Balancing schoolwork and having a regular schedule is incredibly challenging, and going through a pandemic does not make it any easier. But I never imagined being called a hero for working at a supermarket. At first it felt good but over time it got tiring to hear. I didn’t realize how important working in the supermarket was until this pandemic came about, and the world didn’t realize it either.
Work is the most horrific part of my day. The crippling fear of contracting coronavirus and bringing it back home to my family haunts me. Even with all the protections implemented in the work environment, one unsanitary slip up can affect me and the people that I live with. My once semi-peaceful workplace was now a war zone. Everyone snatching the last few items on shelfs like savages, forgetting the other people in need. Everyone yelling at each other to move away from them while they stack their shopping carts to the ceiling. It’s like watching the world end slowly.
I understand the reason why being called a hero feels so great, but the feeling wears out eventually. I no longer want to be called one, because the payment does not equal the praise. As the days go by going to work becomes a greater risk. Society puts major pressure on essential workers to continue their everyday duties. I can not lie this outlook has made me see my job to be bigger than what I thought it was before, but with a greater risk should come greater pay. All essential workers who risk their lives everyday during this pandemic should receive hazard pay. If there is so much pressure to continue my everyday routines for the benefits of society then why not up our pay?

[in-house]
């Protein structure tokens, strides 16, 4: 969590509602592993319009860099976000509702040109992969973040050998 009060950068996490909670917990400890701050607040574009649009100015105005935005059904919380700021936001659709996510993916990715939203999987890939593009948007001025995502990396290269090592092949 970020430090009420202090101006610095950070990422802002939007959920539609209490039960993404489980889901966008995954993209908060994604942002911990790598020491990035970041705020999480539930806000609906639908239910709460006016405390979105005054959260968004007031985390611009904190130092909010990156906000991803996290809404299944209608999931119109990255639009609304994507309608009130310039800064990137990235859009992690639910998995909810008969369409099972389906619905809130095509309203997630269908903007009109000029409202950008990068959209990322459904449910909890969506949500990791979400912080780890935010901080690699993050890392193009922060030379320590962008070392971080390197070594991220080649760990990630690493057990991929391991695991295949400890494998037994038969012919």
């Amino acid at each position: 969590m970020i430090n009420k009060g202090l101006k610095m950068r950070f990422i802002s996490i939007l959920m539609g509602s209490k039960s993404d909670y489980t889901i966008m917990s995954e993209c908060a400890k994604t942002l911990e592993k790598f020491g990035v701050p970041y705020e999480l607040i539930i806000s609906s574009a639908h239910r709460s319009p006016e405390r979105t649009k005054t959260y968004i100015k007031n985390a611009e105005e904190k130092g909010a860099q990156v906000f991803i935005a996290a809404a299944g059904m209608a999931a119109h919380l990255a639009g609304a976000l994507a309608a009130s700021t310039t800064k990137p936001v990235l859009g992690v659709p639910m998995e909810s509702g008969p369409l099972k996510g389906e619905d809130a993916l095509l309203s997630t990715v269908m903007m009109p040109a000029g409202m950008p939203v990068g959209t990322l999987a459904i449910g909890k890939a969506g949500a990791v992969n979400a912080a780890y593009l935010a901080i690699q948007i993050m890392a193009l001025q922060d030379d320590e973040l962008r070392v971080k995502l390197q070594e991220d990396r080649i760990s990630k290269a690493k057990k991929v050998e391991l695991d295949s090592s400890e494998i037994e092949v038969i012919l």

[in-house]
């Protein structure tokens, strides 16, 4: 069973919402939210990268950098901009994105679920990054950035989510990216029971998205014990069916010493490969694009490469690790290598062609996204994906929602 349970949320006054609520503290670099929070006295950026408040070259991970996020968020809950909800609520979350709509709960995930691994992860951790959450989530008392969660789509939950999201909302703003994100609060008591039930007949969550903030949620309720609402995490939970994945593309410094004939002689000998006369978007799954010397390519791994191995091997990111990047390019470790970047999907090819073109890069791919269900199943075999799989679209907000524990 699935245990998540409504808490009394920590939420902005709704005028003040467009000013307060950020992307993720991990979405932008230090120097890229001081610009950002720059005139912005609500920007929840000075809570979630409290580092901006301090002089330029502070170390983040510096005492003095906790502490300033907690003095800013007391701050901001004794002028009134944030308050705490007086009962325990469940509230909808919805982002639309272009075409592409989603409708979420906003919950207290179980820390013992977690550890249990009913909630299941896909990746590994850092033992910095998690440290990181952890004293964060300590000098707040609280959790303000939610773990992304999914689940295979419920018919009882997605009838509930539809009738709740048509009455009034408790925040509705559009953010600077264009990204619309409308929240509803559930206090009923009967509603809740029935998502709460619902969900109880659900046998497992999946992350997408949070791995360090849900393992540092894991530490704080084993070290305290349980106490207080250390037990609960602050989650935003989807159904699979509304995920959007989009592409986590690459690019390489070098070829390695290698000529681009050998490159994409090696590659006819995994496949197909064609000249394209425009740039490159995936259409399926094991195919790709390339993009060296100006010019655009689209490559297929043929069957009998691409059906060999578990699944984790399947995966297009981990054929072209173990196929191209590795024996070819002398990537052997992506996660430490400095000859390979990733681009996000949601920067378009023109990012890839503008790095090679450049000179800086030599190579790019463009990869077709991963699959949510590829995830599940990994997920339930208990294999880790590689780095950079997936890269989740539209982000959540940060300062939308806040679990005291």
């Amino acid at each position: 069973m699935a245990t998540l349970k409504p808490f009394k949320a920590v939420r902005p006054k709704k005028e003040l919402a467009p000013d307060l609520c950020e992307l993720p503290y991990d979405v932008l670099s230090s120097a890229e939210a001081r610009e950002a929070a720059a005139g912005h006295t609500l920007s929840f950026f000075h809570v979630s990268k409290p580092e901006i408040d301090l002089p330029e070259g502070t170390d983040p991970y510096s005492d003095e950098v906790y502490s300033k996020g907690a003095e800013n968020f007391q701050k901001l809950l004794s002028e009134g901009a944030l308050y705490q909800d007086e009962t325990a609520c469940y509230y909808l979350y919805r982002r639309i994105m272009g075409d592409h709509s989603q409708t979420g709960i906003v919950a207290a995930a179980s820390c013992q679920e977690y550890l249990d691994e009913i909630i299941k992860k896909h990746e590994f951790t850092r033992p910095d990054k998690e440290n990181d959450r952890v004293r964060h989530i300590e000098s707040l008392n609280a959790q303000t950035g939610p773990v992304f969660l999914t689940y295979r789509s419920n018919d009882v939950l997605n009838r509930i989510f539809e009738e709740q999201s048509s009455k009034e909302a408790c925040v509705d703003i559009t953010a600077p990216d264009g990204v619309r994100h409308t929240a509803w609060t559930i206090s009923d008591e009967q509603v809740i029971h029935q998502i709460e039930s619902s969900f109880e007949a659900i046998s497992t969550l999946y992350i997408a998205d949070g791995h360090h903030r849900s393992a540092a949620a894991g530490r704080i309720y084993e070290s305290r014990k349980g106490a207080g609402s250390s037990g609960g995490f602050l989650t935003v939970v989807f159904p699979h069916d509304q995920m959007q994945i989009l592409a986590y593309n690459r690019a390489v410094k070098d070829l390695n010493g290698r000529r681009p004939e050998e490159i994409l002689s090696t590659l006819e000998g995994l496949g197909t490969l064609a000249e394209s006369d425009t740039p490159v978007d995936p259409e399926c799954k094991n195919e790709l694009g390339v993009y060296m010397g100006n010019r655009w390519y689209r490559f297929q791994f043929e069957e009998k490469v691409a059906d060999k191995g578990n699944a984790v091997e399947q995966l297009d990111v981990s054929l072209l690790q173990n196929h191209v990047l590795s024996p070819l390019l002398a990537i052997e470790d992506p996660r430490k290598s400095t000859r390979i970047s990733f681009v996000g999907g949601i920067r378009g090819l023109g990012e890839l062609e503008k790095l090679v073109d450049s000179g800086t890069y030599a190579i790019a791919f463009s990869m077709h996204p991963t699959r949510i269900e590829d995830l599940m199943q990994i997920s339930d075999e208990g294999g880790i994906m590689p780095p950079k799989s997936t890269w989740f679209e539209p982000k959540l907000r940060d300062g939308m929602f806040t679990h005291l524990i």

Don’t get me wrong, I am grateful to still have a job considering 6.6 million Americans have filed for unemployment, but the conditions aren’t completely safe. I am given one mask for the entire week and two sets of gloves for the same week. This isn’t enough to keep me or my fellow employees safe, yet we still work because food has to put on the table. I don’t want to be called a hero because quite frankly I no longer feel like one. Many people do heroic acts willingly for others, but I only go to work to be a hero for my family.
Now that America deems me as an essential worker the sudden praise is a bit overwhelming. I rather be a regular paid employee than a hero. My health would be less at risk and I’d rather go unnoticed.